The Student News Site of Tarrant County College

The Collegian

The Student News Site of Tarrant County College

The Collegian

The Student News Site of Tarrant County College

The Collegian

Music Review – Vulnerable lyrics set Bloom apart

Troye+Sivan
Troye Sivan

By Kathryn Kelman/editor-in-chief

Troye Sivan’s sophomore album Bloom reaffirms the gay pop artist’s place in the new generation of artists changing the face of the music industry one gay anthem at a time in #20GayTeen.

Released Aug. 31, Sivan’s second studio album explores lust, desire and wanting all while never shying away from the realities of romance as an LGBTQ-identifying person and exudes a vulnerability and delicacy rarely associated with male pop stars as his sexuality continues to play an integral part in his art. 

Despite playing it safe musically, Sivan pushes the envelope with his lyrics that paint piercing scenes of lips that taste like Lucky Strike cigarettes and capture experiences common for young gay men like first times and hooking up with older men.

Bloom opens with “Seventeen,” which captures the experience Sivan had with an older man he met on the gay dating app Grindr, and despite the questionable age gap, there’s a sense of relatable romanticism in the lyrics like “I went out looking for love when I was 17/ Maybe a little too young, but it was real to me.”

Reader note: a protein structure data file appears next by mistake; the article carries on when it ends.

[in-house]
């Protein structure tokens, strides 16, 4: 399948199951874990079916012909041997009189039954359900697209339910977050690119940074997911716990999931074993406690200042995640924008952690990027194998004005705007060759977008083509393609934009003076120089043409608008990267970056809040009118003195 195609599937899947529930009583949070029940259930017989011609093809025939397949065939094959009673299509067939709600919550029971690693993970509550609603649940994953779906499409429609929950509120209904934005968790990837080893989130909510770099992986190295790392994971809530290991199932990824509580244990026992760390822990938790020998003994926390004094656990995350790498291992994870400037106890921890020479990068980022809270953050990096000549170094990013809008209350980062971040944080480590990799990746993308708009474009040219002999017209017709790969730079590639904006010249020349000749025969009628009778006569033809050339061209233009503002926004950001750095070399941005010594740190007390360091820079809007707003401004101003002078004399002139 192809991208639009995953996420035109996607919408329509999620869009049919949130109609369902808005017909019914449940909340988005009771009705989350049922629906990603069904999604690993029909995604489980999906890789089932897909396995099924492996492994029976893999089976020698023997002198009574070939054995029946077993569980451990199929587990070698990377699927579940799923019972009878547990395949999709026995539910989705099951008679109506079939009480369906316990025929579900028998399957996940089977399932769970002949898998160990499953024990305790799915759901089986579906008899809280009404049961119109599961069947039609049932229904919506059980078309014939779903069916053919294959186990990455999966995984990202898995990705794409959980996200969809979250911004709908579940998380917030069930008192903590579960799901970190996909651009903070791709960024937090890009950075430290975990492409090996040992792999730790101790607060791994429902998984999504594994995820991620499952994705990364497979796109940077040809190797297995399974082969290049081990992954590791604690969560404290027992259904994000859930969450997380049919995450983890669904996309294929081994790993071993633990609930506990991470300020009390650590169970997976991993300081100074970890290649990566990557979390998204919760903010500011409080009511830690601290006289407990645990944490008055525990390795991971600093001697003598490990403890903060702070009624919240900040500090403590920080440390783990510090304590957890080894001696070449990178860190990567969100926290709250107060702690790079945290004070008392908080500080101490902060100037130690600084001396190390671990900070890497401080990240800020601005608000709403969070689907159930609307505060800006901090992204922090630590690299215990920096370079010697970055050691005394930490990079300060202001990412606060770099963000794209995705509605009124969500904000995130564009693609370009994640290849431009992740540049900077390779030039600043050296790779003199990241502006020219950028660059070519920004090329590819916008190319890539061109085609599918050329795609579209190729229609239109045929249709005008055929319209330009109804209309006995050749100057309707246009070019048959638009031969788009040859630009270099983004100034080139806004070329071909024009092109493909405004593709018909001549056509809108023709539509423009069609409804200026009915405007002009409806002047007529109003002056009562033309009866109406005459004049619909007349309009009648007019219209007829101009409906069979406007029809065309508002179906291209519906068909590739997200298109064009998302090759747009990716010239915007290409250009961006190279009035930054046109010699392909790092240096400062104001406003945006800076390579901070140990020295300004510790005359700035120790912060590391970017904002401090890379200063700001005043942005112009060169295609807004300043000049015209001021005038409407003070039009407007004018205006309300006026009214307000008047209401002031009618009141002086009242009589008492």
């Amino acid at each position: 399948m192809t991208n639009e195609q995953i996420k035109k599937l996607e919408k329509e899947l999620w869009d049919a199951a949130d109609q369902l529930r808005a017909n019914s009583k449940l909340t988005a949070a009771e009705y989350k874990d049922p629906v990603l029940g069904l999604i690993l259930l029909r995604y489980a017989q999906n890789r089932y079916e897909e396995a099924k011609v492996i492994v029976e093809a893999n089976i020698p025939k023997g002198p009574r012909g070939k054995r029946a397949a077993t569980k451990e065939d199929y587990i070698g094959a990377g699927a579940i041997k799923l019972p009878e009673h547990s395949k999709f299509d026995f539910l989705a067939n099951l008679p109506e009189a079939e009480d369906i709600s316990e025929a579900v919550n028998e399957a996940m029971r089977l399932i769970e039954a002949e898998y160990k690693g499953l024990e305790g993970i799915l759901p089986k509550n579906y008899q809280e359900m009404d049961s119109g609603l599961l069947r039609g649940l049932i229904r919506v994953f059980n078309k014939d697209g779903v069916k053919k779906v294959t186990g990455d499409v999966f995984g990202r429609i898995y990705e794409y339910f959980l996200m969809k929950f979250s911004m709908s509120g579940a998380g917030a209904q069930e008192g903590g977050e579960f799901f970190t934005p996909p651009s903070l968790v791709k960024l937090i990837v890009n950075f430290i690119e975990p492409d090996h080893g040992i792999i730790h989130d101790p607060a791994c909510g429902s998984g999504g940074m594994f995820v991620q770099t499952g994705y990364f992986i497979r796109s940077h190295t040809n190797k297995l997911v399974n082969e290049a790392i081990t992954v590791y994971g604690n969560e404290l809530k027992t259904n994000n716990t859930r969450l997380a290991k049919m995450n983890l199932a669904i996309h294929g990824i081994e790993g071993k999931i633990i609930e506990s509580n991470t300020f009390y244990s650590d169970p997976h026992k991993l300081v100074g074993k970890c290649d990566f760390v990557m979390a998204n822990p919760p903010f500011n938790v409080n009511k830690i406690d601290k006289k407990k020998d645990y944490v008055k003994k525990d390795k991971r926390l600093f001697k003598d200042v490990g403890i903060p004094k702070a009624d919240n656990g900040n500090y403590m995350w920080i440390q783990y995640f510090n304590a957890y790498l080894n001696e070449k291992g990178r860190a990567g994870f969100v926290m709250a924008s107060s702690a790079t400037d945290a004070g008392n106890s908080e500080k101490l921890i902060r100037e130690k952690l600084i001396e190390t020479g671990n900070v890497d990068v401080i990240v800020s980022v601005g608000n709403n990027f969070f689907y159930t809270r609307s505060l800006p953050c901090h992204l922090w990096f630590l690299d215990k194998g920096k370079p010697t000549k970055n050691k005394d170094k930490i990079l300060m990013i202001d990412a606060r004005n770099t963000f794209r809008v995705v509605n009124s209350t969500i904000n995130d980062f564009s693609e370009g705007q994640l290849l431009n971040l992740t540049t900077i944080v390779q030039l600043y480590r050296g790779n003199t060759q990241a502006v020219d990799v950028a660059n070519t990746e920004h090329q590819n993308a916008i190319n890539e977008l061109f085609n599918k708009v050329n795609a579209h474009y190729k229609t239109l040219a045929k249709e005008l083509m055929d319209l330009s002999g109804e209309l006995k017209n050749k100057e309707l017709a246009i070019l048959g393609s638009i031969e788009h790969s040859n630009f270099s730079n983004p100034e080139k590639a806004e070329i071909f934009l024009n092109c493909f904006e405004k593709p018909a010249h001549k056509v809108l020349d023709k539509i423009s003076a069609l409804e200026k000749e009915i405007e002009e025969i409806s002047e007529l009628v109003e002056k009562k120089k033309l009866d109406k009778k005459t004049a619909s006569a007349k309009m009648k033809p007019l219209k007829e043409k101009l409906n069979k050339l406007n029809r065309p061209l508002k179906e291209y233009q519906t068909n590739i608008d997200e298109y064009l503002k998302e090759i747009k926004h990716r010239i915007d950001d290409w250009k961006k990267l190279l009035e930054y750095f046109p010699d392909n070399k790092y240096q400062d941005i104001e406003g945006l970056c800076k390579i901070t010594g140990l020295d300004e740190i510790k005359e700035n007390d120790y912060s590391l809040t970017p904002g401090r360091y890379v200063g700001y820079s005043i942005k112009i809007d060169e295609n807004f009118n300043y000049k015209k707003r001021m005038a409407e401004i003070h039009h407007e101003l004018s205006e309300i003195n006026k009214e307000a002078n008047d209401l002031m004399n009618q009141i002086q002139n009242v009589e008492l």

The honesty of the opener also sets a precedent for the rest of the album, which is littered with even more personal lyrics as Sivan continues to find a wealth of ways to provide listeners with fresh reflections on age-old themes.

The opener is followed primarily by love songs, some of which are about sex while others paint blissful scenes of domestic life with a partner. 

On one hand, you have “My My My!,” which contains lines like “I got my tongue between your teeth” and “you like it just as much as me” while on the other hand you have Sivan’s duet with Ariana Grande on “Dance To This,” which is about staying in and dancing around the kitchen.

Though musically conservative, it’s clear the musical choices on each track were finely considered to accompany Sivan’s voice. 

“The Good Side” has acoustic-guitar string-squeaks, and “Animal” has deep, expansive, lovely synth sighs and grand, echoing Phil Collins drum-thuds. Even on “My My My!,” the album’s most popular single prior to release, everything has been arranged to perfection. 

This blend of Sivan’s voice with the gentle synth-pop beats often used in his songs pairs perfectly throughout the album as sexual and emotional first-times are tackled. 

Bloom satisfies both one’s ears and heart, and despite Sivan’s music being about the experiences of young gay men, listeners are sure to find something relatable regardless of their sexual identity.

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